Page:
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July 6, 2017

Novak Djokovic

Wimbledon, London, England

N. DJOKOVIC/A. Pavlasek

6-2, 6-2, 6-1

THE MODERATOR: Questions, please.

Q. Should be nice to play losing few games? Only five today. Three the other day. Eight games in two rounds. Never happened before to you. What about the minutes? 2 hours and 34 minutes for two matches.
NOVAK DJOKOVIC: How many breaths did I take (smiling)?

It's perfect. Exactly what I want. I don't want to have any five-set matches. I had enough match play in Eastbourne.

I felt very good today in terms of, you know, my game and where it was from the beginning till the end. So just keeps going in the right direction.

Q. Pavlasek said you were somebody he idolized while growing up. First, is that weird to be at a stage where that's a thing where people are idolizing you while growing up? Second, what did you say to him afterward? He seemed encouraged about your conversation.
NOVAK DJOKOVIC: Well, first of all, it makes me look old (smiling). But, yeah, it is definitely very nice to hear that I inspired him, you know, with my tennis and what I have done. Of course it's very flattering. I'm grateful of for that.

At the same time, stepping on to the same court, I try not to think about that too much and try to do what I'm supposed to do.

But I can understand that the emotions that he was going through on the court first time in Wimbledon and first time on a big court like that. It obviously was a big occasion for him.

I congratulate him for reaching this stage where he can play the big match. Obviously I think he can play better than he did today. Nerves got to him a little bit. But, you know, it's a Grand Slam match. So it's completely different. I'm sure he can use this experience as a confidence boost for the rest of his career.

Q. How is it to step on this Court 1 today 12 months after what happened against Querrey? Any flashback? Were you thinking about it?
NOVAK DJOKOVIC: No, not at all. To be honest, it was quite different stage, I would say, because of the construction of the roof. So, you know, it looks quite open now, you know, because there are construction works being done and the process, as well.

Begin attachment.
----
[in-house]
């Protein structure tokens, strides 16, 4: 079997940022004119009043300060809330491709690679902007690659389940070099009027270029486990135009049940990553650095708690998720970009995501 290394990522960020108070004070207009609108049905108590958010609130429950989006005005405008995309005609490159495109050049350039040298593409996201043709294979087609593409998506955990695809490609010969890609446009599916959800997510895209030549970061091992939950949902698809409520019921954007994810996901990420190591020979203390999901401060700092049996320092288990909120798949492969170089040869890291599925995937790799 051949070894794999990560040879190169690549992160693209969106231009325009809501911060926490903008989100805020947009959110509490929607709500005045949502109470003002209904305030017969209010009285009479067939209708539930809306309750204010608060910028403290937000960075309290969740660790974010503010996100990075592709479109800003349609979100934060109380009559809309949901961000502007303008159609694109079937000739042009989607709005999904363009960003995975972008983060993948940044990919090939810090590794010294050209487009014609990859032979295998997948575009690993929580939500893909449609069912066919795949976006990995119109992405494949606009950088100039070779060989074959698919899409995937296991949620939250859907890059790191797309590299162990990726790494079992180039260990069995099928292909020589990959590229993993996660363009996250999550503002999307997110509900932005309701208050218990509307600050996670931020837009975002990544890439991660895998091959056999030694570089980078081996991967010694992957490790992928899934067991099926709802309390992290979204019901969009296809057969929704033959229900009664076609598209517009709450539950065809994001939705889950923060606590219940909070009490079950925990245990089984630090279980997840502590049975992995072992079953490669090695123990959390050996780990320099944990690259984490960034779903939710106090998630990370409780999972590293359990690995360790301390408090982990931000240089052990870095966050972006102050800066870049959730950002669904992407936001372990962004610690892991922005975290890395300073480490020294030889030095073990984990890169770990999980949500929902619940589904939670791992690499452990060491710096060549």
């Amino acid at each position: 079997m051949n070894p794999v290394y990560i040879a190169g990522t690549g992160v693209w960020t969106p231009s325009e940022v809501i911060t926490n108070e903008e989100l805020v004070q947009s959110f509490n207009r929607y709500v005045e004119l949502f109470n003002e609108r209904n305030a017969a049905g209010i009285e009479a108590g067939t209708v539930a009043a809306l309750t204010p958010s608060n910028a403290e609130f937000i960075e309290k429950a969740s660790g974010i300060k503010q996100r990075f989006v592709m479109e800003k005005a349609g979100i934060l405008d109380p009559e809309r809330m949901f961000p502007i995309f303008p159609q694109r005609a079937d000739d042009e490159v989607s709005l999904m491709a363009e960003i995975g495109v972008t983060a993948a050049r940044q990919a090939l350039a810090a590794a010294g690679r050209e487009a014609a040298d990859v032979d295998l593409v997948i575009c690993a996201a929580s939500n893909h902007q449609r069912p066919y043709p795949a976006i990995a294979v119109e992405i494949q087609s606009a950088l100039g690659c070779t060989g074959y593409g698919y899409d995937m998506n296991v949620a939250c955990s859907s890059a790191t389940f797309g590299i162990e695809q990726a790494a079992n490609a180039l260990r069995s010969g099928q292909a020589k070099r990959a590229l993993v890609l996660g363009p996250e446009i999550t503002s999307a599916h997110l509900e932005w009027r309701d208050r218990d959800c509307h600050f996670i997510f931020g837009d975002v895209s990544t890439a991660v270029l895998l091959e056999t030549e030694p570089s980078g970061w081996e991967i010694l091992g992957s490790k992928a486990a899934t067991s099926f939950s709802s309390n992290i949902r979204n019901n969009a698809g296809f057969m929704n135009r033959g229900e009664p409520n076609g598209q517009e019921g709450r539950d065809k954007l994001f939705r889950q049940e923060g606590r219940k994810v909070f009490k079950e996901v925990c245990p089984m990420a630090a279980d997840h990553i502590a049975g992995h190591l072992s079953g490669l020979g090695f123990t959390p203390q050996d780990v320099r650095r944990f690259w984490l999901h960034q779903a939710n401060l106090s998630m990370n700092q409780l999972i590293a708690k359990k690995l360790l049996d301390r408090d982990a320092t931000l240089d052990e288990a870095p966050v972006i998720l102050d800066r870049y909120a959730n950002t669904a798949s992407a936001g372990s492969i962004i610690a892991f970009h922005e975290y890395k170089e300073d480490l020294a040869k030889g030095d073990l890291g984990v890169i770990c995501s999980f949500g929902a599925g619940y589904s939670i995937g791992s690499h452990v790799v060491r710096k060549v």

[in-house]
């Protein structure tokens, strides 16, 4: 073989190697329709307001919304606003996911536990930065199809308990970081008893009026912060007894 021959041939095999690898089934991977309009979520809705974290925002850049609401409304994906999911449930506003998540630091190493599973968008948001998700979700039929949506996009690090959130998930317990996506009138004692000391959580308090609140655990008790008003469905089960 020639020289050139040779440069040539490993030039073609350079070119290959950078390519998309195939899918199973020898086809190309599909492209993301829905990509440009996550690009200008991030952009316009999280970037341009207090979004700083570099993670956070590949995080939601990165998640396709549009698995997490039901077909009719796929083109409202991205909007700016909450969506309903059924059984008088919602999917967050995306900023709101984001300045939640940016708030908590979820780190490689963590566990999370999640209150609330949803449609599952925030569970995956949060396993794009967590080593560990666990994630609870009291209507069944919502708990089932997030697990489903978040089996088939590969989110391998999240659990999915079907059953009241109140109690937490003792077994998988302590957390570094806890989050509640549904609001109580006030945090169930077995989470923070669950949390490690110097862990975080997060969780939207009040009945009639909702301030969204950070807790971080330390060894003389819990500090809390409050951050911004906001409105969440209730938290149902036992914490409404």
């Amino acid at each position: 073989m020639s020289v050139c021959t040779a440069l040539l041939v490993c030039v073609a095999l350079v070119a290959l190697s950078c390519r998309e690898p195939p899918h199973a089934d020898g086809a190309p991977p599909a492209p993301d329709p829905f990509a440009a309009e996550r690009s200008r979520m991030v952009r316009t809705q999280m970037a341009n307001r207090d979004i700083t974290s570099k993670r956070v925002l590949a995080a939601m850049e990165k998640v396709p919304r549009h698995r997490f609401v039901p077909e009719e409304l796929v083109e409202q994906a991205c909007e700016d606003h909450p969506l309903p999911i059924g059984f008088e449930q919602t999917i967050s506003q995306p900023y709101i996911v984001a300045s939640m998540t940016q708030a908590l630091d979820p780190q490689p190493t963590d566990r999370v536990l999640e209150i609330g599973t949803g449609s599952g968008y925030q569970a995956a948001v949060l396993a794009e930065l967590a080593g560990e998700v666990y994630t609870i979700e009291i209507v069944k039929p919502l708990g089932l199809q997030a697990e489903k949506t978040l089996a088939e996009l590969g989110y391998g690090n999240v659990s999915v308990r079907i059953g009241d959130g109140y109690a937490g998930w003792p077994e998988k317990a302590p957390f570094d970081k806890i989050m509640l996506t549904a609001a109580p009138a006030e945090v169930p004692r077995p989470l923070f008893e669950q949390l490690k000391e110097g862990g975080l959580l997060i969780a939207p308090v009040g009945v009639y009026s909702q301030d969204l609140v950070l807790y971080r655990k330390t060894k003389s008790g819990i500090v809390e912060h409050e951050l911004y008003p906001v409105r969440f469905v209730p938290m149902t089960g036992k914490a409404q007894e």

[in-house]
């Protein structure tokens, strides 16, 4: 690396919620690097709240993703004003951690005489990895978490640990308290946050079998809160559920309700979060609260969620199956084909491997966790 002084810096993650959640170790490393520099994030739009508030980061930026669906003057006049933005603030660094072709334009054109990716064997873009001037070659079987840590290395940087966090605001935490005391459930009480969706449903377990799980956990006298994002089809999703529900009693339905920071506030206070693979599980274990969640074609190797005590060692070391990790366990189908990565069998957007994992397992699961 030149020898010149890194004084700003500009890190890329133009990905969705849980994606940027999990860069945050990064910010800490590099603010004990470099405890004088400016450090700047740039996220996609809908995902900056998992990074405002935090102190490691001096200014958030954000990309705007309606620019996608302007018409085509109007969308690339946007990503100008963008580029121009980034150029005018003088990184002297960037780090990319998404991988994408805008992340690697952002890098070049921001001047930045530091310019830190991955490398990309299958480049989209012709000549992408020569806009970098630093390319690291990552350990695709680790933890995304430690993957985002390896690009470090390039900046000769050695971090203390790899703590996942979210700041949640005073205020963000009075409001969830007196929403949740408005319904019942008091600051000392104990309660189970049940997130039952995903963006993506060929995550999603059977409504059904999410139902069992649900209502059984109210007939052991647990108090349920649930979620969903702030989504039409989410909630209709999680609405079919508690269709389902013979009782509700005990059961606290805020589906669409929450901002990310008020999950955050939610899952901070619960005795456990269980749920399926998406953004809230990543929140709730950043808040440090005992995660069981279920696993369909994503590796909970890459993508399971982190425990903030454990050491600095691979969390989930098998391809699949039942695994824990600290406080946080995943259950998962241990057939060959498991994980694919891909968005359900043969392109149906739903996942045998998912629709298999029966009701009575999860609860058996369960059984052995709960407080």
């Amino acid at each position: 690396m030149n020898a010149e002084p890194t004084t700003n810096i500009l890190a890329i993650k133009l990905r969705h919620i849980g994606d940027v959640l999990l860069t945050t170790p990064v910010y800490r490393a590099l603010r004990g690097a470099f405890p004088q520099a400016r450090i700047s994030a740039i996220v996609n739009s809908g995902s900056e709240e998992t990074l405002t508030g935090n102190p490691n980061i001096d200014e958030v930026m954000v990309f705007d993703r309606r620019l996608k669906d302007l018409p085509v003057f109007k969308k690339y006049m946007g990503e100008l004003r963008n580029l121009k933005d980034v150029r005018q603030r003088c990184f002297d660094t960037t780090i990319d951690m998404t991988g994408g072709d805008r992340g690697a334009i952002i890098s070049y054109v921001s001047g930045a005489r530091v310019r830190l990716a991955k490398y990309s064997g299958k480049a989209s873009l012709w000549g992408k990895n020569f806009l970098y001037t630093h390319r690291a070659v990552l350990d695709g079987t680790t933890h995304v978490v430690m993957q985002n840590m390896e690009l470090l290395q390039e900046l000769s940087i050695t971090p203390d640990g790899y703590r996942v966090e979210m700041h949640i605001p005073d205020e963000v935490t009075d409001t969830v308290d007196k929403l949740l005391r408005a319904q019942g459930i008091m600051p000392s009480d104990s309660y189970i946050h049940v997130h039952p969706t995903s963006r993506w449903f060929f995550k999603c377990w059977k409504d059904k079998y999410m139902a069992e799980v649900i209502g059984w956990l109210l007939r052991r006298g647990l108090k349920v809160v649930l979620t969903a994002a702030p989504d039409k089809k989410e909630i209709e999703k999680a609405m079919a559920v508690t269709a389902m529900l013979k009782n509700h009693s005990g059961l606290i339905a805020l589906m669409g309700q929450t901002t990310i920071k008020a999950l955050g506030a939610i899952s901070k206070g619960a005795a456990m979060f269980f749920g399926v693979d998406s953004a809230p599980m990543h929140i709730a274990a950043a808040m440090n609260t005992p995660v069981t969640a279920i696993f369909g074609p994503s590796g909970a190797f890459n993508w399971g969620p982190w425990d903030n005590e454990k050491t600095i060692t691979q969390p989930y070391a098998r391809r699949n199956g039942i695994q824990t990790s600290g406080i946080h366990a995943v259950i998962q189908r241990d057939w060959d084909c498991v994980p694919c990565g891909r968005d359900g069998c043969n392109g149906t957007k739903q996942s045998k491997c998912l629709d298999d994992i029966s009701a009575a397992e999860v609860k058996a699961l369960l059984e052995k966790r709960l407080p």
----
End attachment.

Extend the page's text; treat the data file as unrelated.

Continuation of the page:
It felt different. But in a good way. I enjoyed it.

Q. There were a couple of raised eyebrows, particularly in the British press yesterday, with John McEnroe's comments, you know, comparing this slump or the difficulty you have had in the last 12 months to Tiger Woods and the issues he went through. What's your reaction to what John said? What do you make of those comments?
NOVAK DJOKOVIC: Yeah, I have heard about it today. Look, you know, John has a complete right to say -- anybody, really, in the world has a right to say what they want, and I respect that right. Especially coming from John, because he's someone that has earned that right because of who he is and what he has meant to the sport and what he still, you know, is representing as a former player and still being very active on the tour.

And he's very well known for his, you know, kind of bold comments and not really caring too much about being politically correct but saying whatever is on his mind.

That's all I can say. I really don't take anything personal. I always got along very well with John. You know, I guess whether that's his opinion or criticism or something else, I'm not really sure. But in the end of the day, I respect everything he says.

Q. Is there any basis for what he was saying? That off-field distractions have affected your form in any way?
NOVAK DJOKOVIC: I'm not sure. I always got along very, very well with John. We even practiced a few years ago before one of my matches in US Open, and was always talking nicely about me.

As I said, I really don't take it in a negative way anyhow. It's fine. He has his right to say the things he wants to say. I don't necessarily need to agree with that. But it's his right.